Tuesday, March 18, 2008

the northern lights

This afternoon we started a little study of the northern lights.

As a light start to this study, we read this book...Aurora: A Tale of the Northern Lights by Mindy Dwyer

It was a nice, light whimsical story... however, this is the author's story, not a regional folk tale. It was a great story with beautiful illustrations though. The kids both seemed to enjoy it.

We also looked at the photos is this book from the library...
Aurora: The Mysterious Northern Lights by Candace Savage

I checked this book out solely for the photographs but there is a lot of good information in there also. I wasn't planning on it, but we read several sections as we browsed our way through the book. I might have to pull it out again and see what else might be fun to read aloud.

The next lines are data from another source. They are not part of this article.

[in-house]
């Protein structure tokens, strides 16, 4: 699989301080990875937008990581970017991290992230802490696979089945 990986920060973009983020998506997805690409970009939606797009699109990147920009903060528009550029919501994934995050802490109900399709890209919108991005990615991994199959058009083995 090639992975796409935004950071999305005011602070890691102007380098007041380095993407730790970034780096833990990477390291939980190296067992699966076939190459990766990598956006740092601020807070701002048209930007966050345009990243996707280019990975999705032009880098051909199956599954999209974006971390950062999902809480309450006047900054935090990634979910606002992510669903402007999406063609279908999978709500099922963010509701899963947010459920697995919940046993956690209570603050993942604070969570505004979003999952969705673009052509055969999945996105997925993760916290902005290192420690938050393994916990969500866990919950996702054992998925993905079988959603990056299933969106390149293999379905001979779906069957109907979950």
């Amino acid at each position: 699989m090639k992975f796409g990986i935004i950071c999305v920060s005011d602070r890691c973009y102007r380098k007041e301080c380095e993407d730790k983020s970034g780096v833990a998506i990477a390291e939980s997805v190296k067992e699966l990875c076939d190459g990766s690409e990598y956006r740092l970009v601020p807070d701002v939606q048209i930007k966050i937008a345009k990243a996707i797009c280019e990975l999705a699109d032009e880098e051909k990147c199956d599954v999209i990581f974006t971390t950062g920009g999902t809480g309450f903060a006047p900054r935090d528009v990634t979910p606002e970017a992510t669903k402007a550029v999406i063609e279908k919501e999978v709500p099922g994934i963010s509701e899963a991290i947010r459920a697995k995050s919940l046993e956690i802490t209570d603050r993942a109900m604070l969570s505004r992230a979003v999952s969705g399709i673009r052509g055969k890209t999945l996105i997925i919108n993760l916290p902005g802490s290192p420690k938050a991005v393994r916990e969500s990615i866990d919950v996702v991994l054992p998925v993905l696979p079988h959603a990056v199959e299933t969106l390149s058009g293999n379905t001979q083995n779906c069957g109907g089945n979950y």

Then we come to this book...
Arctic Lights, Arctic Nights by Debbie Miller

When I requested this one from the library, I was expecting a book on the Northern Lights. I was disappointed at first to see that the Northern Lights were only mentioned once in the whole book. But then, I really took a look at the book....
This is a story about how drastically the amount of daylight changes in Fairbanks, Alaska, near the Arctic Circle. Since Alex had just covered graphing in his last math book, I saw a potential project as I looked through the book. First of all... we looked up Fairbanks and the Arctic Circle on our map of Alaska. Then, using my graph paper I mentioned in my previous post, I had Alex plot out the sunrise and sunset times.

After that, Alex and Clara connected the dots and colored the graph to reflect the amount of daylight versus night...
(the book runs from Summer Solstice to Summer Solstice)

The kids really enjoyed this and I think we may make bar graphs with the high and low temperatures next!

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